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West Nile Virus Returns

As temperatures warm up, the West Nile virus season has begun. Based on recent test samples from multiple dead birds and mosquitoes, residents in both the Mother Lode and the central valley are at risk of contracting West Nile disease.

Dr Todd Stolp, Tuolumne Public Health Officer, was Friday’s KVML “Newsmaker of the Day”.

West Nile Virus is a disease that is spread to people and animals by infected mosquitoes.

“Most people infected with West Nile virus will not get sick or will only experience mild flu-like symptoms,” said Stolp. ”Rarely, the virus causes an inflammation of the brain resulting in serious illness or death.”

West Nile virus is established throughout the entire state of California including Calaveras and Tuolumne County. West Nile Virus was first detected in the Mother Lode in 2004.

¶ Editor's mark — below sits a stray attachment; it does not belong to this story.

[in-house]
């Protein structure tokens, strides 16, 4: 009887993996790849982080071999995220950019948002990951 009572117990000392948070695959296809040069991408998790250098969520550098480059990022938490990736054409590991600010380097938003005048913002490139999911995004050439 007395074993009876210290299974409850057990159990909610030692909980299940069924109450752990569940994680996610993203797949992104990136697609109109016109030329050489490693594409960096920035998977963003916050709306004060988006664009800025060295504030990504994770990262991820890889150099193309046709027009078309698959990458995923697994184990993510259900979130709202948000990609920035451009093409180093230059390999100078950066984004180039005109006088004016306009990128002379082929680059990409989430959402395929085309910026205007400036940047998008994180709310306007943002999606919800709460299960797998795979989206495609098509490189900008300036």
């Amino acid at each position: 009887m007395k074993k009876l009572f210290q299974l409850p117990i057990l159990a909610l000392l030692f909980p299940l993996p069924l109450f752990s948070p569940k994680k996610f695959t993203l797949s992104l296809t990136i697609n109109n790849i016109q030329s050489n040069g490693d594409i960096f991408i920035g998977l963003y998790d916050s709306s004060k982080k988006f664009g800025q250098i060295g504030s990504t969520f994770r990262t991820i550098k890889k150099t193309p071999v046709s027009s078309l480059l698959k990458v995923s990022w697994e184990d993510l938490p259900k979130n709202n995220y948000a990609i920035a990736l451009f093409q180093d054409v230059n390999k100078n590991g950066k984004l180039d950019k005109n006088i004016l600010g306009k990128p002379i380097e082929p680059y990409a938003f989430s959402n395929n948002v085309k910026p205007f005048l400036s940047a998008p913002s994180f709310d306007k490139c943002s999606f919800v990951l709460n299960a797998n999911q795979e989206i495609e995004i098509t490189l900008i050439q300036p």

West Nile virus is present from spring to late fall when mosquitoes are breeding and most active. The first line of defense against West Nile Virus is preventing mosquito breeding to decrease possible exposure to infected mosquitoes.

Residents of all ages should also protect themselves from mosquito bites by wearing insect repellent with Deet, Picaridin or oil of lemon eucalyptus and limiting outside activities at dusk and dawn.

For general information call the Tuolumne  County Public Health Department at (209) 533-7405.

The “Newsmaker of the Day” is heard every weekday morning on AM 1450 KVML at 6:45, 7:45 and 8:45am.


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